I have heard ballads of great battles, and poems about the beauty of a charge and the grace of a leader. But I did not know that war was nothing more than butchery, as savage and unskilled as sticking a pig in the throat and leaving it to bleed to make the meat tender. I did not know that the style and nobility of the jousting arena had nothing to do with this thrust and stab. Just like killing a screaming piglet for bacon after chasing it round the sty. And I did not know that war thrilled men so: they come home laughing like schoolboys after a prank; but they have blood on their hands and a smear of something on their cloaks and the smell of smoke in their hair and a terrible ugly excitement on their faces.I understand now why they break into convents, force women against their will, defy sanctuary to finish the killing chase. They arouse in themselves a wild vicious hunger more like animals than men. I did not know war was like this. I feel I have been a fool not to know, since I was raised in a kingdom at war and am the daughter of a man captured in battle, the widow of a night, the wife of a merciless solider. But I know now.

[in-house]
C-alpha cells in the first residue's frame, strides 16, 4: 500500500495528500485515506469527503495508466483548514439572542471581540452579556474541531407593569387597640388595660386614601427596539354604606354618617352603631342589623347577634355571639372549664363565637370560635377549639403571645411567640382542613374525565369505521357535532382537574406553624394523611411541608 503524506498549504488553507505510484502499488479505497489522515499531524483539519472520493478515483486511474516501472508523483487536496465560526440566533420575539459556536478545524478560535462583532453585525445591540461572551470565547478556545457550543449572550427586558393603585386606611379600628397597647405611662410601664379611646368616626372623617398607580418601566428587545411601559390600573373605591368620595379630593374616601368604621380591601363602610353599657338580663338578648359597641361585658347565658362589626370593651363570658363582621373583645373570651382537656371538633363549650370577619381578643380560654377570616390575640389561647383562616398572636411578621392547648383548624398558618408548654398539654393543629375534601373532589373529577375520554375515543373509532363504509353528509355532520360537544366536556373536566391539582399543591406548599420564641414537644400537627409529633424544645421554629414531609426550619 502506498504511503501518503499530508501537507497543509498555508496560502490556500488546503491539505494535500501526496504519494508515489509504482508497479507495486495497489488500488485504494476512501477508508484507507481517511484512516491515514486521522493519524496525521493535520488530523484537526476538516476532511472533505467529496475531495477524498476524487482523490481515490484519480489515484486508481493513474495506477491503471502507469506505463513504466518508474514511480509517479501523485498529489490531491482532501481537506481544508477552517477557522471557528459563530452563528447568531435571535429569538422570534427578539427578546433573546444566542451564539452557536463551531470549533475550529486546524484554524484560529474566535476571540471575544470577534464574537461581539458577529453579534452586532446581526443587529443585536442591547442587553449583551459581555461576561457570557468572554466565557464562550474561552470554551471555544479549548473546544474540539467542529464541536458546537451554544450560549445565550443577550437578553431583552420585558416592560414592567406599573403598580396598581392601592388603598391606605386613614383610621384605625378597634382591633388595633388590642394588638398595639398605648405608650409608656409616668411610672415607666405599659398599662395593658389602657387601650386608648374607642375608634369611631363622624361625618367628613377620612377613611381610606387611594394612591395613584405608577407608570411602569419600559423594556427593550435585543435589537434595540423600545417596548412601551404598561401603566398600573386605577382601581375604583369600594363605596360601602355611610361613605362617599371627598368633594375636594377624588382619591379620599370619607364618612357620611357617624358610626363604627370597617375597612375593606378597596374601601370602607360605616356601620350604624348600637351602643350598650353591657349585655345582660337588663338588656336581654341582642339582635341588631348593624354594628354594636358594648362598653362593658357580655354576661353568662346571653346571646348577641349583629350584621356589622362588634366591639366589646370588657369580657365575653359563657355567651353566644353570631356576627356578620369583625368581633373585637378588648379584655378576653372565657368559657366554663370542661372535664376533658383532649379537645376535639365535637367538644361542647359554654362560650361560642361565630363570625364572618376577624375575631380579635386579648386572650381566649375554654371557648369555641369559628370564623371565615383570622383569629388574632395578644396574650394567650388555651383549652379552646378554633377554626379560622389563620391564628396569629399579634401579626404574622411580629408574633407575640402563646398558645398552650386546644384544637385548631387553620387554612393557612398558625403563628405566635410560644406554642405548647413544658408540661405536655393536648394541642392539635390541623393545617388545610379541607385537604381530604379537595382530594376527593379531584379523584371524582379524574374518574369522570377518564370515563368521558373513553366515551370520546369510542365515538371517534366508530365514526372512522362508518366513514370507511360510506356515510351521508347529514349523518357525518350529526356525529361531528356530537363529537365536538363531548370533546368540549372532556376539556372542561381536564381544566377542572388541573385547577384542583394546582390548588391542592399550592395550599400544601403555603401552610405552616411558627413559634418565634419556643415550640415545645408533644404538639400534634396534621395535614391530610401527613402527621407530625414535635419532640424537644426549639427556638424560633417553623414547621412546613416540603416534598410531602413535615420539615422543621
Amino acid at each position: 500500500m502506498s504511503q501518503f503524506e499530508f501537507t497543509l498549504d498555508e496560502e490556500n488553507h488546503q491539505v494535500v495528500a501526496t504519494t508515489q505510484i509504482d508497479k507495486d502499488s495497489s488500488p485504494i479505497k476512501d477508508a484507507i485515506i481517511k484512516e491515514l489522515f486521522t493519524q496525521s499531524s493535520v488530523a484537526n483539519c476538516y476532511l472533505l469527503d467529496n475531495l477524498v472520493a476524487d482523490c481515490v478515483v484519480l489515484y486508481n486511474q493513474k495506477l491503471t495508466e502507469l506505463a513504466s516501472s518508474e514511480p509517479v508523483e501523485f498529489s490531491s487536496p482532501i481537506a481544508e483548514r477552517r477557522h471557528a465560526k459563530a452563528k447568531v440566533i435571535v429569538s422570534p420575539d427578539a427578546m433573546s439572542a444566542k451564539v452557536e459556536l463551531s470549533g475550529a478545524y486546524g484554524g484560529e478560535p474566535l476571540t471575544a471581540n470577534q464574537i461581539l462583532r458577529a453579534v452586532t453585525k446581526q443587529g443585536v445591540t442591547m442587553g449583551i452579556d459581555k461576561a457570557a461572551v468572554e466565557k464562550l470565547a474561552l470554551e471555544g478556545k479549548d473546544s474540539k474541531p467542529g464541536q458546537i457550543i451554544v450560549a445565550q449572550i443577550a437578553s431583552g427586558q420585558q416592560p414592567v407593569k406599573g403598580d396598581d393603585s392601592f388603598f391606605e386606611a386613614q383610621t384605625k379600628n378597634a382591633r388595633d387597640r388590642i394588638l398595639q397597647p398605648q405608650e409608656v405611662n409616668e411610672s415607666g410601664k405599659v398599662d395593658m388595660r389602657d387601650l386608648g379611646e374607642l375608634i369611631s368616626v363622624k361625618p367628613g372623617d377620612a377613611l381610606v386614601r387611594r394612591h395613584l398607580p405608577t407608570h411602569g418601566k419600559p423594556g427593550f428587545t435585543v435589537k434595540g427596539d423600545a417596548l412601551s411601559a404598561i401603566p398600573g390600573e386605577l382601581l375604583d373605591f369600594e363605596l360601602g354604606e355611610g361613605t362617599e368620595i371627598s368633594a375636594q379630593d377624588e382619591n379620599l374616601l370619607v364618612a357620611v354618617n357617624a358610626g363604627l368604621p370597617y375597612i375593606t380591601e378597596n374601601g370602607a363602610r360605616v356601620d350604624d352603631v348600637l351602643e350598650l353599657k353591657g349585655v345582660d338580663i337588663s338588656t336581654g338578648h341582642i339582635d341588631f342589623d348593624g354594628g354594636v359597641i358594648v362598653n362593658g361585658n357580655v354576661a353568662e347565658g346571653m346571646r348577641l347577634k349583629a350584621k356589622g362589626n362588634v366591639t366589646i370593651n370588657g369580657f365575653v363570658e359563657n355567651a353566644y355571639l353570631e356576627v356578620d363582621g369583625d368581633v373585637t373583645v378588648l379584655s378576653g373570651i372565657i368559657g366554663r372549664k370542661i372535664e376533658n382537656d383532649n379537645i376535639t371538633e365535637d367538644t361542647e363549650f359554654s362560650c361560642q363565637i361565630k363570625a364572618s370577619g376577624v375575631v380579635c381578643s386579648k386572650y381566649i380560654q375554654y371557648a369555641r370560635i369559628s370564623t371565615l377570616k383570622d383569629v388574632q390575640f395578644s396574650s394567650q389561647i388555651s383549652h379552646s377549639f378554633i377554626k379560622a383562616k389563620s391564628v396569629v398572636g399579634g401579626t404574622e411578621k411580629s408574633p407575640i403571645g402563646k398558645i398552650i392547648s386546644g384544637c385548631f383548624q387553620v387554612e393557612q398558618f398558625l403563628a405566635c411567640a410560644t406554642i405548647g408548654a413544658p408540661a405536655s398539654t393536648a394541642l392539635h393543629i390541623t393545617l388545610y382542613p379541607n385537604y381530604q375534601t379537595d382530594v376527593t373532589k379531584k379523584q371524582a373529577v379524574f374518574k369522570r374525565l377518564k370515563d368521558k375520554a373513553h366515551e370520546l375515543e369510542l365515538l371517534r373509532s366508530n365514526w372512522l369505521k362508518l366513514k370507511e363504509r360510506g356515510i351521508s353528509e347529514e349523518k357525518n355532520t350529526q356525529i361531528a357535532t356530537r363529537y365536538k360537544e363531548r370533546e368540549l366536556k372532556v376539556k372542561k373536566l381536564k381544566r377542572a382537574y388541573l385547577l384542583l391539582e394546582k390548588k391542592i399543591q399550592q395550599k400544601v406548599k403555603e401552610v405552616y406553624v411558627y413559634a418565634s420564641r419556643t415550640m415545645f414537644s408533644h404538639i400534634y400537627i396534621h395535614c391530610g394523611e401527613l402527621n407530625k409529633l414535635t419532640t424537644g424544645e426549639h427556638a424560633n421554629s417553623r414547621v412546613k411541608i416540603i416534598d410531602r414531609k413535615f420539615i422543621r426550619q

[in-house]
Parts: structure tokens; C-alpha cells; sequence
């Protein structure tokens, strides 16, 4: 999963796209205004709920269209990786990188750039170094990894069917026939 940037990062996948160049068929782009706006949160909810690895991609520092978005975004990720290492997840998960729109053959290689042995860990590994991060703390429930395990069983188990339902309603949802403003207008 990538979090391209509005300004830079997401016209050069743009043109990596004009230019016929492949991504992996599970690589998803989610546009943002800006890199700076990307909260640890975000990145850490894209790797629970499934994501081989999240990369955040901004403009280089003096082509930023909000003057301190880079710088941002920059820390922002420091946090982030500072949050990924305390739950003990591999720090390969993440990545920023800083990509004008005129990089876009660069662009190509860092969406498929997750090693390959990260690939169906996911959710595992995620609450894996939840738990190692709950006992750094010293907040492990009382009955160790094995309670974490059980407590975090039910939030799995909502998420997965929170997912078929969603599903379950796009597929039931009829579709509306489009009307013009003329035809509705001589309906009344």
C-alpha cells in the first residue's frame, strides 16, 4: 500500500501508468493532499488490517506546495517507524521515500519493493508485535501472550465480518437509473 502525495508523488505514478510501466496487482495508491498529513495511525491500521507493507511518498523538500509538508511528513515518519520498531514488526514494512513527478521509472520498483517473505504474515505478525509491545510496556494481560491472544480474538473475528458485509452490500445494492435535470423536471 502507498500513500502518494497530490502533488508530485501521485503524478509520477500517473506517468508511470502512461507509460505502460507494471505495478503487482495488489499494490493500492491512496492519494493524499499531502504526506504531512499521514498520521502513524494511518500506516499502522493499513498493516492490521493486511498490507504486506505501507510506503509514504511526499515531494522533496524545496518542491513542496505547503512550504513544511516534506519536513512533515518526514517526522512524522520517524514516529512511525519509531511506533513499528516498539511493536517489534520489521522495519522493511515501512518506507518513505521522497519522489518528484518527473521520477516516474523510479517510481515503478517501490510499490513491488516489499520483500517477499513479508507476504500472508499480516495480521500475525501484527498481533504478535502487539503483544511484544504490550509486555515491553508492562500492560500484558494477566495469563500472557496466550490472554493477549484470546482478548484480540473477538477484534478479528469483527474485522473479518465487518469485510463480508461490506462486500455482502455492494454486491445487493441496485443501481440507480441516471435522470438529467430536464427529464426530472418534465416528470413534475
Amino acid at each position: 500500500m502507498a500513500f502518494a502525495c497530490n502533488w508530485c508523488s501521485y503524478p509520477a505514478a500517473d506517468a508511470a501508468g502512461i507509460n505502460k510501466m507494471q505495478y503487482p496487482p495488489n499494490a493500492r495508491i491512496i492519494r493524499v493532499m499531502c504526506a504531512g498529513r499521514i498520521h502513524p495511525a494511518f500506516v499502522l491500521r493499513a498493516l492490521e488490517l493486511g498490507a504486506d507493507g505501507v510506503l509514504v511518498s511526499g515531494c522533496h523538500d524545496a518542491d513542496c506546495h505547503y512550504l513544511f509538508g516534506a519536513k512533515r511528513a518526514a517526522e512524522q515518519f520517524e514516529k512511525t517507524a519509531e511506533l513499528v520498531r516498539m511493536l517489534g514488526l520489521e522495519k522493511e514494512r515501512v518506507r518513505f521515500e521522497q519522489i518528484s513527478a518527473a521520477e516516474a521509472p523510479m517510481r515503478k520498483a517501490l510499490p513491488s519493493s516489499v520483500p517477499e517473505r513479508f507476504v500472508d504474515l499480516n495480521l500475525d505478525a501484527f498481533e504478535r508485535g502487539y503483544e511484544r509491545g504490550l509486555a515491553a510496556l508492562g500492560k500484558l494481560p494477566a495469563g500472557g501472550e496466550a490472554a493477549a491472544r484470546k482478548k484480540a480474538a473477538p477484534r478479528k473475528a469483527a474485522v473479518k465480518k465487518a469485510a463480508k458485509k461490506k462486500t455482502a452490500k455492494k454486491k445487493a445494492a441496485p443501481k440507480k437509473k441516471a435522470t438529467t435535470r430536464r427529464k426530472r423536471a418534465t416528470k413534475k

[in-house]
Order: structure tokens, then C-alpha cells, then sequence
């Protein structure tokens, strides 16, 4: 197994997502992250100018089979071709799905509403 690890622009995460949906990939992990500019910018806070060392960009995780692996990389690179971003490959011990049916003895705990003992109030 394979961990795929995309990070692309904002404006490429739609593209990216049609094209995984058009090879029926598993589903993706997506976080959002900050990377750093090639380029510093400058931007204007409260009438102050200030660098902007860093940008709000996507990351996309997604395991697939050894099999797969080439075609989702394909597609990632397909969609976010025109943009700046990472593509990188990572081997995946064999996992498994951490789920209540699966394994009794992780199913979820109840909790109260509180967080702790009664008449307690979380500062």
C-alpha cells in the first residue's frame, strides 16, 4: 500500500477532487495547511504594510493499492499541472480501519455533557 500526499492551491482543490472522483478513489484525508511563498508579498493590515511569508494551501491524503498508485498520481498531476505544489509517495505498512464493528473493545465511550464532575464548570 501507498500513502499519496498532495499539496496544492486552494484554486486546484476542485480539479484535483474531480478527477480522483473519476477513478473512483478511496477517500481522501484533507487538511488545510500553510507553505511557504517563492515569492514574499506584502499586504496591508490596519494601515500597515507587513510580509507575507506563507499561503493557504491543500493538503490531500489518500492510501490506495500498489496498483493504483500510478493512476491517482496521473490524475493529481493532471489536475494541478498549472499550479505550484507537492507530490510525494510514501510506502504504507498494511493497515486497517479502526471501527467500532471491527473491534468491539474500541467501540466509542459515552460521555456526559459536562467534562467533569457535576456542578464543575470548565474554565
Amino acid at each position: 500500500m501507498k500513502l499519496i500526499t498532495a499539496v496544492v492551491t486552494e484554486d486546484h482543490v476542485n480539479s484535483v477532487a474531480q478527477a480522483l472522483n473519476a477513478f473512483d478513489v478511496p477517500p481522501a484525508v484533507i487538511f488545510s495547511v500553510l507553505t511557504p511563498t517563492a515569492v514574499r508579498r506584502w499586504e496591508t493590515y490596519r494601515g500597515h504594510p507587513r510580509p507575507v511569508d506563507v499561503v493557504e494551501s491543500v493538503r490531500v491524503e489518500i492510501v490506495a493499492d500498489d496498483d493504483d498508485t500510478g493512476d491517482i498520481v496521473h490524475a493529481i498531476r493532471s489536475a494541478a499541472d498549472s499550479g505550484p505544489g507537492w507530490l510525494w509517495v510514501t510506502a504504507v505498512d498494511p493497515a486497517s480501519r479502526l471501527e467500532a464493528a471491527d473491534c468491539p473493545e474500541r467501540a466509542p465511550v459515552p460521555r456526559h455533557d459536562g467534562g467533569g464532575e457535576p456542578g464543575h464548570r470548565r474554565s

I do think your brother grows more peculiar every day,' I complain to Edward when he comes to my rooms in Whitehall Palace to escort me to dinner.'Which one?' he asks lazily. 'For you know I can do nothing right in the eyes of either. You would think they would be glad to have a York on the throne and peace in Christendom, and one of the finest Christmas feasts we have ever arranged; but no: Richard is leaving court to go back north as soon as the feast is over, to demonstrate his outrage that we are not slogging away in a battle with the French, and George is simply bad tempered.